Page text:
of a nonexistent white triangle because our eyes draw lines where none
Perhaps after this exercise you join me in questioning the truth
of the widely accepted Latin phrase, Videre est credere, “Seeing is believing.”
If our eyes can deceive us, and we can’t believe everything we
see, then what can we trust? Can we trust the unseen realities of
life? What about the things you can’t see, are they real?
There are spectrums of light that the human eye cannot see and
sound frequencies that the ear cannot hear, yet they exist. Without
the aid of night vision goggles, soldiers would be less effective in fighting
at night. The normal human eye can only detect “white light.”
But with special equipment, our soldiers can “detect a person standing
over 200 yards away on a pitch-black night.” It would be foolish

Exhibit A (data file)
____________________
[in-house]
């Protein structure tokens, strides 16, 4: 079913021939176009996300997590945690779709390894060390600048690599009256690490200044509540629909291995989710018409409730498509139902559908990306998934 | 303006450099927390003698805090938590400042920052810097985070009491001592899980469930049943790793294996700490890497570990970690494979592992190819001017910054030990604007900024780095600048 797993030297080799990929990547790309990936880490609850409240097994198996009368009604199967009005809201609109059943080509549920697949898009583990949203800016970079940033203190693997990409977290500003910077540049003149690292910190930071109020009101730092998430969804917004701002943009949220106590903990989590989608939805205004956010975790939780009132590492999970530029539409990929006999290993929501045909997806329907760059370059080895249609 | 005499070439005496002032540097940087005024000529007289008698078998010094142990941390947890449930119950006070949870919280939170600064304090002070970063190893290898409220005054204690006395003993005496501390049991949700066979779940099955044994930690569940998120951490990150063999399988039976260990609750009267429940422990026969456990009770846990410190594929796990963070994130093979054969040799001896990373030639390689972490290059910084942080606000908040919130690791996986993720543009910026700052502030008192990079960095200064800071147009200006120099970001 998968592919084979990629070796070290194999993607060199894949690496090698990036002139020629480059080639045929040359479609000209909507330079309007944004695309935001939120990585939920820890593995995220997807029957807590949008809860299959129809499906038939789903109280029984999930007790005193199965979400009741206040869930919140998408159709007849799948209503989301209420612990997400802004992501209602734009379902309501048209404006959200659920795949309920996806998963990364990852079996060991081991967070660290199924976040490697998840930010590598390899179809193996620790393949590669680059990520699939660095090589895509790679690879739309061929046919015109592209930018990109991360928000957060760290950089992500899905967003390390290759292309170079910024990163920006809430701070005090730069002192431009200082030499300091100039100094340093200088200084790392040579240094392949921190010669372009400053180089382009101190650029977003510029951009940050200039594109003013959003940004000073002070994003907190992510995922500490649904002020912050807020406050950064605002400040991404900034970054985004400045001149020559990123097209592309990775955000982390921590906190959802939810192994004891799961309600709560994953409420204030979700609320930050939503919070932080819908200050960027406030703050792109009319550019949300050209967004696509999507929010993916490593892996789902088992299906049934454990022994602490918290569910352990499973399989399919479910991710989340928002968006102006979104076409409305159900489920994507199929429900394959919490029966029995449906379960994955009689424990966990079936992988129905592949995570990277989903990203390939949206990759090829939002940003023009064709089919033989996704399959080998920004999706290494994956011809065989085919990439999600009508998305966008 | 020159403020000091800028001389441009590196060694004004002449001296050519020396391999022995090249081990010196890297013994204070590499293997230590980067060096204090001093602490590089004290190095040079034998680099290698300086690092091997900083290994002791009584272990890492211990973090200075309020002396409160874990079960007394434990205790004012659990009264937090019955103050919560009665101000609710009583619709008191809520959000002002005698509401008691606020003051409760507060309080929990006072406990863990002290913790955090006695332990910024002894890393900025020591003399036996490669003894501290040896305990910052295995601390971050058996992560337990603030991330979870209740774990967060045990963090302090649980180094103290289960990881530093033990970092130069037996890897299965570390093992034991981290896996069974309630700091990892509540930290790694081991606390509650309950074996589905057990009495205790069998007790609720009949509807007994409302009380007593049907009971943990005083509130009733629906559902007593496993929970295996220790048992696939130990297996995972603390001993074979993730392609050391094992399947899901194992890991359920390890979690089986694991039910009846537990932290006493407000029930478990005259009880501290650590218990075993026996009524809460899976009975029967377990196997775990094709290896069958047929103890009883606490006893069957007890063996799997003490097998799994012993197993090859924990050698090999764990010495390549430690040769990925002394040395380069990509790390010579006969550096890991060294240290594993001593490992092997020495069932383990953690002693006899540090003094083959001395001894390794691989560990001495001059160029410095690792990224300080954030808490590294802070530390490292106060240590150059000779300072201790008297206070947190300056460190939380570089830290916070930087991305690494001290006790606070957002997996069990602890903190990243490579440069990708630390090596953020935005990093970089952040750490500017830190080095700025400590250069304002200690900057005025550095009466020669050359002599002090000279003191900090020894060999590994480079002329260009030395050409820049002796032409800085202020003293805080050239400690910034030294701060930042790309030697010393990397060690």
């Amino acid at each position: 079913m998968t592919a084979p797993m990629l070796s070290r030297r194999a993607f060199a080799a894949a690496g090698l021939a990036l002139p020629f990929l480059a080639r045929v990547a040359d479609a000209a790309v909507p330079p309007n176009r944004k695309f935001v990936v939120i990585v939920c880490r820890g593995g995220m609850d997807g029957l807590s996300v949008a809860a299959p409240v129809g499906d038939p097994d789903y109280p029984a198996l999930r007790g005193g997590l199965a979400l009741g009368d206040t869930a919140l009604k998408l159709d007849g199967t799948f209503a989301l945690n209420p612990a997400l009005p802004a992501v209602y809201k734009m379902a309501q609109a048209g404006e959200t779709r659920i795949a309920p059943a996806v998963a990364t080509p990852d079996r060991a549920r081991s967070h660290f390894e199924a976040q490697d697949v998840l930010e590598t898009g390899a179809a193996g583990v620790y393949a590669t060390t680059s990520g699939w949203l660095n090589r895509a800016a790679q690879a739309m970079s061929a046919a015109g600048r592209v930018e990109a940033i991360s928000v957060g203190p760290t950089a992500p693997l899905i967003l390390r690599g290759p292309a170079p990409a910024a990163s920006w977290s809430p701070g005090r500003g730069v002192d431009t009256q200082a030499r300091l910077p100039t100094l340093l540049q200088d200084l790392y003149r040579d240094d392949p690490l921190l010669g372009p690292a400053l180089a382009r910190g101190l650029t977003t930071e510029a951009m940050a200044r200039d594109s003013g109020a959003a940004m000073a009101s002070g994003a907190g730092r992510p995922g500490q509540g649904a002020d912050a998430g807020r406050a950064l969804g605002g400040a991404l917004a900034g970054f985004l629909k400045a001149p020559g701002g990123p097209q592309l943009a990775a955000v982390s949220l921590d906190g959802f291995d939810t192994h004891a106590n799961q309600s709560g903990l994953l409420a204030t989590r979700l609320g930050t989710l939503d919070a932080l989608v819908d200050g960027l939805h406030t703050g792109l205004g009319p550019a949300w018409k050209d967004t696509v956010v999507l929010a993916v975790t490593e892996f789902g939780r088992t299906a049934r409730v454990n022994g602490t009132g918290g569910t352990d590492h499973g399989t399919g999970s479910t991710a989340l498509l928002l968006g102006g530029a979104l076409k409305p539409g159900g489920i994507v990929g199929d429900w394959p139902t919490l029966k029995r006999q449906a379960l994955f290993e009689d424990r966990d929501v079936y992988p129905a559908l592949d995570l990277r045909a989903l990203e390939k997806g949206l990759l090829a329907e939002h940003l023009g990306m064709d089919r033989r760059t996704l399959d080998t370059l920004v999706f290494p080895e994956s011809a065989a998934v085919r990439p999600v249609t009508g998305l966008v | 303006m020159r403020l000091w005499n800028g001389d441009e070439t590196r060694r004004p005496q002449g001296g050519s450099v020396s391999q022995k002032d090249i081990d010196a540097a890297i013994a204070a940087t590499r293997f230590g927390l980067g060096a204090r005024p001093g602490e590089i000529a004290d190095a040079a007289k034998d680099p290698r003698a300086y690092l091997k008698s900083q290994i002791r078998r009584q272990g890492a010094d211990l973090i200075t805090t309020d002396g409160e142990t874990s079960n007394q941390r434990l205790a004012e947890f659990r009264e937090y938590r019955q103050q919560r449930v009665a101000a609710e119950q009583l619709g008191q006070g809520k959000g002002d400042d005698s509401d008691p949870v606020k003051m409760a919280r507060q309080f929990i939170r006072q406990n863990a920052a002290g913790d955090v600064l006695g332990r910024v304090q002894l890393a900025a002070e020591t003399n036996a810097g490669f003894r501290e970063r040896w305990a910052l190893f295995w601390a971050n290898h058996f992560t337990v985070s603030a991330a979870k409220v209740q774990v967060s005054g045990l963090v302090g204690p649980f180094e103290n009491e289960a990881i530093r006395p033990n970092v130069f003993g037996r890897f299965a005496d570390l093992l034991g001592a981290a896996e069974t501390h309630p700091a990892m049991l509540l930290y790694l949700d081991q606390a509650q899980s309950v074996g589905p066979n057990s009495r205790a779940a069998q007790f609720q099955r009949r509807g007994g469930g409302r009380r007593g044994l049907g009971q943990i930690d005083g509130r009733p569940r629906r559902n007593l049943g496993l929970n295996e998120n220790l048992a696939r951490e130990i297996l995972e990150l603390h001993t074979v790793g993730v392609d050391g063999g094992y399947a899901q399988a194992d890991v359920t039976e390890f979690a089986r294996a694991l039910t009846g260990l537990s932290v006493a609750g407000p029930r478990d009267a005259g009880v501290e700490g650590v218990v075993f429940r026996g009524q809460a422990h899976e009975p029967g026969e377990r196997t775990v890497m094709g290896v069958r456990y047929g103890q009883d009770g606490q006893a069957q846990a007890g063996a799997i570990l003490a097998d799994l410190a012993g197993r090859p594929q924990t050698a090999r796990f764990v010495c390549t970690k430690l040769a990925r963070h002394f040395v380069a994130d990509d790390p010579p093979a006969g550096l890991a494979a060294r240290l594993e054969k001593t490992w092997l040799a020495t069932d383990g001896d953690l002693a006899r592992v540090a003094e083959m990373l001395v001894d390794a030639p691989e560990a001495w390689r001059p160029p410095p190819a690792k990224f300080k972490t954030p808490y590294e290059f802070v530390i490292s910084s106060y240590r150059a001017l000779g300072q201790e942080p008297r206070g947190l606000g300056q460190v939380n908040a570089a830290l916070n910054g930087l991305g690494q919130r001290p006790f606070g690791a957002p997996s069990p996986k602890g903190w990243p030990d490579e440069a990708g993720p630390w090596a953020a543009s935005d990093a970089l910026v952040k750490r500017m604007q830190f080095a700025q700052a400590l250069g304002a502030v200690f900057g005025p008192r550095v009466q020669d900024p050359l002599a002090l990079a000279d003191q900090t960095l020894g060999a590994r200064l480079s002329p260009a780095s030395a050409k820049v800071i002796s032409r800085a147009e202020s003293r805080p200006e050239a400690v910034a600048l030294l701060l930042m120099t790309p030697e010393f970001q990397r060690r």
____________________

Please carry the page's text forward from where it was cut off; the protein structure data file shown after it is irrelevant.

for a person without night vision goggles to argue with a person with the
equipment about the existence of an enemy combatant approaching their position.
The wise soldier would believe the person looking through the goggles and
take appropriate measures. Seeing is not always believing.
A normal person can hear between 20 and 20,000 Hertz, while dogs
can hear pitches higher than 20,000 Hertz level, that’s why they can hear
dog whistles and we can’t. Just because we can’t hear a sound doesn’t
mean it doesn’t exist.
The writer of Hebrews said, “Now faith is the reality of what
is hoped for, the proof of what is not seen.” Faith is spiritual
night vision equipment. It lets us see the invisible.
You certainly would never be able to convince 41-year old pilot,